Ya’ll, I’m all for “less is more.” Truly, I am. I transferred my life from Texas to the Midwest several decades ago and slowly let go of mascara, hair spray, giant silver jewelry, and a sizable twang.
More recently, I have cut my kids’ toys by 75%, and no one has died (or murdered me in my sleep). In fact, I am so damn happy not to trip over toy animals and blocks every four feet that I am never going to unpack the rest of the toys that at one time, I believed they “needed.” I am slowly embracing the idea– in a real and direct way– that having less “stuff” will make space for more authentic joy for me and my whole family.
What to do with all these feelings that I used to medicate with a teeny tiny trip to Nordstrom’s Rack or TJ Maxx? The discomfort of sitting with myself instead of, say, buying new bath gel or justifying a new pair of jeans is starting to give me the jitters. And I know this spiritual lesson is really sinking in, because I am not using saving money as the motivator. I’ve tried that in the past and all my best intentions around budgeting brought success, but not the deep, all-the-way-to-my-soul kind of change I want to see in myself.
Until I really let go of using spending/acquiring as a way to hide anxiety or boredom, I didn’t understand the true cost. Take this weekend: I traveled with my whole family to Texas for my dad’s 70th birthday. NEVER EVER in my life have I returned to Texas without a suitcase full of newness– new clothes for the kiddos, new shoes for me, maybe an accessory or two to go with a new outfit. Years of buying something to spruce myself (and later my kids) up had blinded me to the underlying message: my outsides are the most important thing.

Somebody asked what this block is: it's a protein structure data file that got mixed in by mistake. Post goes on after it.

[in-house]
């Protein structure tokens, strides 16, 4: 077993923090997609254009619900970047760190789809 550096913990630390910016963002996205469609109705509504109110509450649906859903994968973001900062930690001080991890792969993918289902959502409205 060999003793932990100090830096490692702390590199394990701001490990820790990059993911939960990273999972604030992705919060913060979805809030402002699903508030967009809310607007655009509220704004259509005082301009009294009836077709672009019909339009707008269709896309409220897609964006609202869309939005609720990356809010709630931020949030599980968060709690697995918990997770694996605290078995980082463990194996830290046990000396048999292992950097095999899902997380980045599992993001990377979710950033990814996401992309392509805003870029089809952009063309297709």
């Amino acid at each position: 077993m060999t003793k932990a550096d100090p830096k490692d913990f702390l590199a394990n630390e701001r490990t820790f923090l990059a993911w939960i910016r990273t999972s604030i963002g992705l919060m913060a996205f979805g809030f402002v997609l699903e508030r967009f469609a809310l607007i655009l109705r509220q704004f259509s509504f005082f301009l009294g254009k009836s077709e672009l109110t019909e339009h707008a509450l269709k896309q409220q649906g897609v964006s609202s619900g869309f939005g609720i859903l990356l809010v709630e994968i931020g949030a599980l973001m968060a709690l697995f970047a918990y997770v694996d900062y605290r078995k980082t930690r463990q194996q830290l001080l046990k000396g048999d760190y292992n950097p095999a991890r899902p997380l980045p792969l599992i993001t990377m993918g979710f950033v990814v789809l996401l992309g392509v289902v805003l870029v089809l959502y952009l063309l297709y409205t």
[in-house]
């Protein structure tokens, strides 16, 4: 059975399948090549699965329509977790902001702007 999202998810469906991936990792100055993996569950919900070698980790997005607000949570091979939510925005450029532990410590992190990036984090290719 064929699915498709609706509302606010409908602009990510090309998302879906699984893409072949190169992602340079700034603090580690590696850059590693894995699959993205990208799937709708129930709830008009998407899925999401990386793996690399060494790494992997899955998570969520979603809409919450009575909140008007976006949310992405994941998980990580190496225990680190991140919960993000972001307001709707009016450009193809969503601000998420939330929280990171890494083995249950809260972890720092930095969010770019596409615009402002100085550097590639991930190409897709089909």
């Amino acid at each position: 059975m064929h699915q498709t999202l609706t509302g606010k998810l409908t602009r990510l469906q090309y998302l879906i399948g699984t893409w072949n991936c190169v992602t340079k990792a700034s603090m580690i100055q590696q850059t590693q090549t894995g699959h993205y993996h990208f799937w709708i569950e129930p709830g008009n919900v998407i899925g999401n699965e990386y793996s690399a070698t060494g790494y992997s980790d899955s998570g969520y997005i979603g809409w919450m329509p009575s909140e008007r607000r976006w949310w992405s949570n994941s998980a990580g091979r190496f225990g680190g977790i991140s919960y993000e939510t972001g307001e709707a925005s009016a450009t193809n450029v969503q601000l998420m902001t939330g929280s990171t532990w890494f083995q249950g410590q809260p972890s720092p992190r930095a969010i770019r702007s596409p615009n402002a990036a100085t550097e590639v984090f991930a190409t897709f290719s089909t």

I won’t lie. My mouse hovered over hundreds of items in dozens of shopping carts before the trip. “Oh, Simon will look so cute in this shirt for the family picture.” “New shoes for Sadie– they’re on sale and they match her dress.” I resisted. I walked away. I let the coupons expire.
I showed up without anything “new” except my pedicure. Instead of making myself crazy trying to dress everyone up, I went with the assumption that we already had everything we need. That each of us is enough.
Goddamn, it almost killed me. Today, the trip is over and, looking back on it, I can say that my kids looked gorgeous to me in the clothes I’ve seen them in before. My jeans were just fine, and Sadie never put any shoes on so it’s a good thing I didn’t buy any. We went in our bare feet with our bare souls, so I know it was a victory. Not just for the bank account, but for my spirit.
Now of course I want to celebrate the victory with a new pair of True Religion jeans I saw at Nordstrom’s Rack a few weeks ago. I won’t, but the pull is there. It feels like it always will be.
Progress not perfection, people.